Hello learner! In this tutorial, I will be teaching you how to make an Anti-Gravity Block! What is an Anti-Gravity Block you may ask? Well, it's just as the name implies. A block that experiences no gravity!
So what does this look like? Well, if you've ever seen an astronaut before doing a space walk, you will see them floating around with a rope attached. This is because they are so far from the earth that they do not experience the gravitational pull of the earth. Without the rope they would be hurling into space forever!
So this is our goal. To create a block that experiences no gravity!
Let's start with 2 questions. For every row of objects, answer the following: Which object is heavier?
1 The object to the RIGHT because the size is bigger. Imagine comparing the weights of a single pebble vs. a boulder. Although they are both rocks, the boulder has a larger size than the pebble. We call the size "Volume."
2 The object to the LEFT because of the material. You can imagine a bowling ball vs. a soccer ball. The bowling ball is made of a harder material and the soccer ball is made out of a softer material. We call this "Density."
In fact, these two properties are all we need to determine how much "mass" an object has, or in layman terms, how much "stuff" an object has. This is calculated by mass = volume * density
As we said before, astronauts are so far from the earth that they do not experience the gravitation pull of the earth. However, for us on the surface on the earth, we are close enough to experience its gravitational pull. In fact, the earth is pulling down on us with a force of mg (mass times gravity(9.8 m/s^2)).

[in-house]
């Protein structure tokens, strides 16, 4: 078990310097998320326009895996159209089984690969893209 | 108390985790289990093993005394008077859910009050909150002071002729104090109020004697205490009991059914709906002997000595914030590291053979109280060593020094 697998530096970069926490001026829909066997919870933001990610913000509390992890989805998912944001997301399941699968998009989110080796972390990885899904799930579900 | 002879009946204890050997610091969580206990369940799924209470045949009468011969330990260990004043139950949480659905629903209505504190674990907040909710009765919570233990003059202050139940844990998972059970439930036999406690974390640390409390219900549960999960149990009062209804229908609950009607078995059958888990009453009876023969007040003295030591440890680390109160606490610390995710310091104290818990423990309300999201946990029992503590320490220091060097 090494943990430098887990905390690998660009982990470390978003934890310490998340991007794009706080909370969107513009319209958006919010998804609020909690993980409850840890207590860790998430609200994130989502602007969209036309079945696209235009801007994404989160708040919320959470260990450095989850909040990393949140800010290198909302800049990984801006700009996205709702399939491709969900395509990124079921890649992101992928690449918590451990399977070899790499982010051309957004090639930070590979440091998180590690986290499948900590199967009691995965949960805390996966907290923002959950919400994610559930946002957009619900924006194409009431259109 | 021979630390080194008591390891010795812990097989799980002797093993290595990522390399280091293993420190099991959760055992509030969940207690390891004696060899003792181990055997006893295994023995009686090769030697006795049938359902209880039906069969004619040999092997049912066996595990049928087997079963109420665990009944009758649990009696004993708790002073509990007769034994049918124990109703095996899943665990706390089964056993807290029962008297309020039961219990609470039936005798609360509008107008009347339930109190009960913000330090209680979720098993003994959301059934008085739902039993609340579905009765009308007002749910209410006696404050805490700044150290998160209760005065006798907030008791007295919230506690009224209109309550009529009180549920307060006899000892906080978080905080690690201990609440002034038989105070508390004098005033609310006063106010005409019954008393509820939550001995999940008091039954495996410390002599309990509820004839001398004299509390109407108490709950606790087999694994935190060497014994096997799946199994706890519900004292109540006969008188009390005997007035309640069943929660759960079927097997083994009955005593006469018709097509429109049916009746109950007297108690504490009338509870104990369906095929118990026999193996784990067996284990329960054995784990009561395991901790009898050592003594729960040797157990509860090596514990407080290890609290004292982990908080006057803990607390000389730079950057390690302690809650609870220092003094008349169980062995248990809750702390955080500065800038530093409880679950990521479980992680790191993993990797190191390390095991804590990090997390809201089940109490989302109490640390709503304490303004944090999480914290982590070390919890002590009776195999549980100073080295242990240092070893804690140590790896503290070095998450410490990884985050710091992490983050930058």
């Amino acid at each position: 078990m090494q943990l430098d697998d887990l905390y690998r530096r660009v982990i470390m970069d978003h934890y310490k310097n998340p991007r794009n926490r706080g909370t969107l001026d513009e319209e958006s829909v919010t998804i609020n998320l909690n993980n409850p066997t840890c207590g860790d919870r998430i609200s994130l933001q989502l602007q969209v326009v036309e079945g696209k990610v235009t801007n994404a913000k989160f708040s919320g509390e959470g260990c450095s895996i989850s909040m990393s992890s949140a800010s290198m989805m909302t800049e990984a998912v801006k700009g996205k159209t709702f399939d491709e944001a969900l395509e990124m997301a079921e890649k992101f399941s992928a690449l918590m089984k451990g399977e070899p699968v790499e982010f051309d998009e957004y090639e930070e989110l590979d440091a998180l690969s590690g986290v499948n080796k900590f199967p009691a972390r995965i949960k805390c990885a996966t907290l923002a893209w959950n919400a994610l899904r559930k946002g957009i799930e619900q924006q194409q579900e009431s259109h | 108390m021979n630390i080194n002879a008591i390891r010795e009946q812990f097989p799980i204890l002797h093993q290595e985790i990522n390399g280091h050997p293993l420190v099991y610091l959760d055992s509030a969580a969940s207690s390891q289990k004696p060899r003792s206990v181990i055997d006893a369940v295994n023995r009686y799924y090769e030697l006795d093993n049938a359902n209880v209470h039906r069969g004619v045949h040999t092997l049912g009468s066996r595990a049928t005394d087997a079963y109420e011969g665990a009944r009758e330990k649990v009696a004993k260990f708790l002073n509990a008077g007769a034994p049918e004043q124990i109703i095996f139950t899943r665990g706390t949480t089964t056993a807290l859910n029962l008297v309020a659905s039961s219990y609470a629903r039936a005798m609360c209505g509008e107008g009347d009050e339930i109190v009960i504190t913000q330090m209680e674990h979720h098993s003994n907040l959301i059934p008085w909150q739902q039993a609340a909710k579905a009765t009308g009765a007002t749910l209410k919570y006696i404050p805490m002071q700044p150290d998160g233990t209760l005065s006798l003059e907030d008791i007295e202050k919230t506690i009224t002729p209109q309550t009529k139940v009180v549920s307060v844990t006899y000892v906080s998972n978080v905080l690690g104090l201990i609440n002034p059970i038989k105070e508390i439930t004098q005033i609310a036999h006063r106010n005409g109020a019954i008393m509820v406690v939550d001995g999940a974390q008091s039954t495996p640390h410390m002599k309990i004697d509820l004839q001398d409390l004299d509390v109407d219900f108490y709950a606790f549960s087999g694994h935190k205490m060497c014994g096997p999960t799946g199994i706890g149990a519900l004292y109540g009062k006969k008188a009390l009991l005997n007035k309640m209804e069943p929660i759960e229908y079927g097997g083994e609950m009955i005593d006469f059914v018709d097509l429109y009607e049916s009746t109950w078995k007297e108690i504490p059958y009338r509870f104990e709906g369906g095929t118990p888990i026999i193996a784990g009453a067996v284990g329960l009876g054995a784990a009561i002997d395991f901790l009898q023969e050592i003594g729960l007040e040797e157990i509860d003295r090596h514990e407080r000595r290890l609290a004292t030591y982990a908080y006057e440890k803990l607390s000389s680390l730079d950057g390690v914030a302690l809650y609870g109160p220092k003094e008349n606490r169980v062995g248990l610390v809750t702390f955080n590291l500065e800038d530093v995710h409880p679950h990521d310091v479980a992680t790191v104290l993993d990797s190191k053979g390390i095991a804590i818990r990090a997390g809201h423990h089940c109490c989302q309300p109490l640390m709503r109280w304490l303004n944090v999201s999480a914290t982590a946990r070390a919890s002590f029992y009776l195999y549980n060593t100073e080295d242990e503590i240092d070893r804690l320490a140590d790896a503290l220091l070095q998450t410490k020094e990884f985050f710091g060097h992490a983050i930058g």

And so to experience zero gravity, our net force (sum of all forces) must equal 0, like an astronaut!
Fg is the "Force due to Gravity" and is equal to mg. In fact, this is why all objects on earth fall. Any object on any planet experience their planet's gravitational force and is always equal to mg.
So to create an Anti-Gravity Block, we want the net force to equal 0, like an astronaut! With some algebra, we can solve what force must be applied to obtain a net force of 0
Fg + F = Fnet Fg + F = 0 F = - Fg
So our Force needs to equal the negative force of Fg. In fact, we can simplify this even more!
F = - Fg F = - mg
Now that we solved for the force we need, we can start scripting! Finally, huh?
We insert a script into our part and declare a variable that references that part
local part = script.Parent
Calculate the downwards force due to gravity (it's negative because gravity is always downwards (our negative direction))
local downForce = - part:GetMass() * workspace.Gravity
Calculate the force we want to apply, which we found out is F = - Fg. Fg is our downForce, so we can reference that rather than re-calculating it.
local force = -downForce
Instance a BodyForce object. This object applies a force to the part it's parented to.
local bodyForce = Instance.new("BodyForce")
BodyForce has only one property. Force. This is the force exerted on the object. We know that the force of gravity is only applied in the Y direction. So we want to apply our force on the same axis.
bodyForce.Force = Vector3.new(0,force,0)
Lastly, we parent our BodyForce to our part
bodyForce.Parent = part
local part = script.Parent local downForce = - part:GetMass() * workspace.Gravity local force = -downForce local bodyForce = Instance.new("BodyForce") bodyForce.Force = Vector3.new(0,force,0) bodyForce.Parent = part
So normally, an unanchored block would fall straight down. Let's see what our block does now O_o
As you can see, the block is going farther and farther. In fact, it will go-on forever and maintain its velocity! (There is no translational air resistance in Roblox, only rotational resistance. So the block will eventually stop spinning)
Although there was not a lot of scripting (merely 6 lines) I hope you have learned a lot about physics and that I have made this tutorial a fun read to explore sommore with BodyForces! Explore more tutorials in Lua Learning and don't forget to ask questions in the discord server if you have any questions! Toodles!
Thank you for reading, InsertYourself